The planets, with the exception of dwarf planet Pluto, lie in the same relatively flat plane because the solar system formed from a collapsing disk of spinning material 4.5 billion years ago. A cloud of material condensed into an accretion disk of matter that spun around the sun, and particles that did not coalesce into planetary bodies were blown away by strong solar winds.
The plane in which the planets orbit is called the ecliptic. Pluto has an inclination of 17 degrees from the ecliptic. Mercury, the innermost planet, has the greatest eccentricity from the ecliptic, at 7 degrees. A NASA photograph illustrates the moon, sun, Mercury, Mars and Saturn all in the same relative plane of the solar system. Mercury, Mars and Saturn appear to be close to a straight line formation.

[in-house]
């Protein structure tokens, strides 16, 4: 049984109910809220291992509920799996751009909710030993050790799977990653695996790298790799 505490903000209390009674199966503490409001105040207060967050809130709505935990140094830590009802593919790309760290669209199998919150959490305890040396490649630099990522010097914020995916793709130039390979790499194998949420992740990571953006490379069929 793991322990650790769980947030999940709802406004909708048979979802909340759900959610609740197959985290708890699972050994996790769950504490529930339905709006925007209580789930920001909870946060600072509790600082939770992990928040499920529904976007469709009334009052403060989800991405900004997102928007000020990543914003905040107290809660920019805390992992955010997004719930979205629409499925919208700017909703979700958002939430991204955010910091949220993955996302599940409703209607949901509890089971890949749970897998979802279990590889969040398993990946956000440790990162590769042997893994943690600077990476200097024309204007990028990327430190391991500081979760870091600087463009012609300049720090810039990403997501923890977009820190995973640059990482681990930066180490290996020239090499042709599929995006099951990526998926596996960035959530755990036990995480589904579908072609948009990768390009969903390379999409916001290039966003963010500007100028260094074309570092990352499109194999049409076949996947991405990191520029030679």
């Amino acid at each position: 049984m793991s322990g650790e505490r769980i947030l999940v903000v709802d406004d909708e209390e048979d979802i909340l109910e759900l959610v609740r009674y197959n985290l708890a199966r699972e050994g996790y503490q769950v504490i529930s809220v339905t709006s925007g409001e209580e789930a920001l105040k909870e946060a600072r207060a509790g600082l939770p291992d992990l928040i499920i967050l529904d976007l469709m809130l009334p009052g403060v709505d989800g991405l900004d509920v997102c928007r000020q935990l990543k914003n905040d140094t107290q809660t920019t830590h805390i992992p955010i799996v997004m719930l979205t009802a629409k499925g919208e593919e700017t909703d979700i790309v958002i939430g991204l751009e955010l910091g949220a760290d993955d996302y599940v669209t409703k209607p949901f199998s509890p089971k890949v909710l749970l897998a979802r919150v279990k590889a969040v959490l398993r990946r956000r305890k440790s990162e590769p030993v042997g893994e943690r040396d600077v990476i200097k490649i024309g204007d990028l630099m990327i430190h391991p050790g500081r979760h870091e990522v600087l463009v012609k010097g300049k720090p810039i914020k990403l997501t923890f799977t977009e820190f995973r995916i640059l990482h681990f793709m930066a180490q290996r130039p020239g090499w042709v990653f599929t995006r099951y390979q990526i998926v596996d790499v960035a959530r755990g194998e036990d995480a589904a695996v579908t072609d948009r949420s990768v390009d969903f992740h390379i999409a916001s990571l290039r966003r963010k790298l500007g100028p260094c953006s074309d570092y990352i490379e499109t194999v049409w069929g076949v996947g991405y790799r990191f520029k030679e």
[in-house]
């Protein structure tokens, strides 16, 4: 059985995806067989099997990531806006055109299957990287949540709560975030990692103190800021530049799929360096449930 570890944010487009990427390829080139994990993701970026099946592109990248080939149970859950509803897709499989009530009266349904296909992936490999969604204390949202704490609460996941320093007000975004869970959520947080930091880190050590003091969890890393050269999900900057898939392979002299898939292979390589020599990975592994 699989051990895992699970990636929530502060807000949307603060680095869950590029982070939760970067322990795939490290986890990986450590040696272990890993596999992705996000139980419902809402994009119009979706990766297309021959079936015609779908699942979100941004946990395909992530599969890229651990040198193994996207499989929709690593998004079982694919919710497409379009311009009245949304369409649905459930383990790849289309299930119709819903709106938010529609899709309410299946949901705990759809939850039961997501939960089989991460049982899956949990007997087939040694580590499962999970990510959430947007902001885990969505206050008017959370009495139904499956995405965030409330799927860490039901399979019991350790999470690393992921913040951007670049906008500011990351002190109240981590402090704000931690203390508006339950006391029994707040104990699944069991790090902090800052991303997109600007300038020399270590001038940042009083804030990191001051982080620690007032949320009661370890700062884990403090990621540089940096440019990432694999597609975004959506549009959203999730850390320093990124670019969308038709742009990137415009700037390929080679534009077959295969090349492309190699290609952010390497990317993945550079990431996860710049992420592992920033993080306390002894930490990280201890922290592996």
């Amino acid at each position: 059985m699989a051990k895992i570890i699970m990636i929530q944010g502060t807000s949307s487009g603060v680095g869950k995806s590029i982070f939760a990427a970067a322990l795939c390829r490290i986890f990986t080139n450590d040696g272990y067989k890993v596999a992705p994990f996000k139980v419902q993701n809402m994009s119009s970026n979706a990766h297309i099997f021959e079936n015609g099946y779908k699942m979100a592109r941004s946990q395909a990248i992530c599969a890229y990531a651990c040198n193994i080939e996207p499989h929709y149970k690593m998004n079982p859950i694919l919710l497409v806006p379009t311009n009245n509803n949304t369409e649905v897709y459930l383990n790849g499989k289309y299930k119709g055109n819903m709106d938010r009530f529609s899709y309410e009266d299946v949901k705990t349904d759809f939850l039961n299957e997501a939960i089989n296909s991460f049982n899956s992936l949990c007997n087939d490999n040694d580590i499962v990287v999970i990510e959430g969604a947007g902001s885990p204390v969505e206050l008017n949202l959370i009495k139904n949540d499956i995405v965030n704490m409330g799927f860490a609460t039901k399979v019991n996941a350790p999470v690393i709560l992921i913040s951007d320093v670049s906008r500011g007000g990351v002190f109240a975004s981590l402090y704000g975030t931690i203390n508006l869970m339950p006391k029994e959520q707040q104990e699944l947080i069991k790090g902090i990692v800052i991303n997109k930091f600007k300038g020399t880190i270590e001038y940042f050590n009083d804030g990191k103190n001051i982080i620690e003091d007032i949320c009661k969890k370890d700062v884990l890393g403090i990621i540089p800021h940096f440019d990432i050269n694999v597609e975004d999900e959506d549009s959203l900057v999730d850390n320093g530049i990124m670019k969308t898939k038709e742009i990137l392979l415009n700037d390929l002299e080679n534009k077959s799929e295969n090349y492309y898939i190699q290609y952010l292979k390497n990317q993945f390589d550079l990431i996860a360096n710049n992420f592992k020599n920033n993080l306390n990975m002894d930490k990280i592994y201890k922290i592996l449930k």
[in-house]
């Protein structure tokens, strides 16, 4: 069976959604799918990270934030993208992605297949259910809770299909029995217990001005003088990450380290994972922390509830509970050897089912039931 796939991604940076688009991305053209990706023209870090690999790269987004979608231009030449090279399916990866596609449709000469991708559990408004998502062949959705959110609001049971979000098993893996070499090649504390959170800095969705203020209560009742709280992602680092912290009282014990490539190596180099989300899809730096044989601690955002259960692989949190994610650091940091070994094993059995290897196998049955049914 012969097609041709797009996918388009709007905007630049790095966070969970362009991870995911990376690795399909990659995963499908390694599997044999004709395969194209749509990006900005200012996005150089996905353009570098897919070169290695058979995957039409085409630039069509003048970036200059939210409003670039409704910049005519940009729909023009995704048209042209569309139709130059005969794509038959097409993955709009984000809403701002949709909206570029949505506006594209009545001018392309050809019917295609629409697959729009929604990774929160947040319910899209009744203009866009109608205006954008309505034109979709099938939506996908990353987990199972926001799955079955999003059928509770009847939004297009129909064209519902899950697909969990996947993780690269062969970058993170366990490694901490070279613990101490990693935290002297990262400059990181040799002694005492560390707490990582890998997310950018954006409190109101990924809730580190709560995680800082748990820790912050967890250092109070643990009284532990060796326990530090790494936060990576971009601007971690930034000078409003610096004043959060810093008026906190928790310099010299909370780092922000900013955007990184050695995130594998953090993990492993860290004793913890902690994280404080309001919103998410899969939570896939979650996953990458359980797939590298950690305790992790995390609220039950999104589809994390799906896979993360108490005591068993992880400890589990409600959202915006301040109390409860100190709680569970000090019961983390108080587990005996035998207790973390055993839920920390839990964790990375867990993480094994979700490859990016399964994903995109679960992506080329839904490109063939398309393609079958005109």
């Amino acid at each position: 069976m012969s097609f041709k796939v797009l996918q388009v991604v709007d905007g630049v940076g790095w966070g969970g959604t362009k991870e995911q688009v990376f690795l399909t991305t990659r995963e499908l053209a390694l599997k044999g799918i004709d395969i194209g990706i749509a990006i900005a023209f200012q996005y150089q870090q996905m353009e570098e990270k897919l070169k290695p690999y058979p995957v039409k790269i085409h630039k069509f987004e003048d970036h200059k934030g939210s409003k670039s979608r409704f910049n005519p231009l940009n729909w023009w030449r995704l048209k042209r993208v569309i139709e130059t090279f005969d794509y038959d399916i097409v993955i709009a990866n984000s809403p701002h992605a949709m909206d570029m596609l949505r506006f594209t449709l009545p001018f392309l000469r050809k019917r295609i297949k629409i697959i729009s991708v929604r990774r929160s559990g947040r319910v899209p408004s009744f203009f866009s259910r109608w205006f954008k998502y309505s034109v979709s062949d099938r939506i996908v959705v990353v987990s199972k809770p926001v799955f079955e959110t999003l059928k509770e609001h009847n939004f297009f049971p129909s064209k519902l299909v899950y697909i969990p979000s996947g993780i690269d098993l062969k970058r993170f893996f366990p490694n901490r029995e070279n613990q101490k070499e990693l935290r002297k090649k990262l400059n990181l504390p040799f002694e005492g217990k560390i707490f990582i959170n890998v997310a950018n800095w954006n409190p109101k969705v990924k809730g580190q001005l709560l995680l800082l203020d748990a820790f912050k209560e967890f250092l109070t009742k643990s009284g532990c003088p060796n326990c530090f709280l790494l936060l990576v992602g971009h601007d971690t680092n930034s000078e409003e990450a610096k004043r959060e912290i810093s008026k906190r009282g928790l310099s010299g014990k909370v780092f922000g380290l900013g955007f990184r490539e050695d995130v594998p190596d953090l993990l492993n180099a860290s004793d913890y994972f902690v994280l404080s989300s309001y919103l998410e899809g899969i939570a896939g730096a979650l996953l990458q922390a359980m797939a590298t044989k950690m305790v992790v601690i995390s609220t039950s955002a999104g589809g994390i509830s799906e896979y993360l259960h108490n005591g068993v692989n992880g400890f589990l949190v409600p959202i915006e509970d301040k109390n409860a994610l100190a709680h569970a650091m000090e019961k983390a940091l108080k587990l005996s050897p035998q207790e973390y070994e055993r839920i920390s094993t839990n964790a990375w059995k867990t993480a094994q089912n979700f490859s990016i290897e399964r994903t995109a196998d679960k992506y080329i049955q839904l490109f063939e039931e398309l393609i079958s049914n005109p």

Planets came together because of the force of gravity. Hydrogen and helium created the core of the sun. Leftover materials turned into planets, with heavier elements closer to the sun and lighter elements farther away. A disk shape formed because particles collided, and these particles either formed larger masses in the same plane, or they were ejected to outer parts of the solar system. Scientists are not sure how particles coalesced in certain ways in the primordial solar system, but when more particles got together, the effect snowballed into bigger planets in the same spinning plane.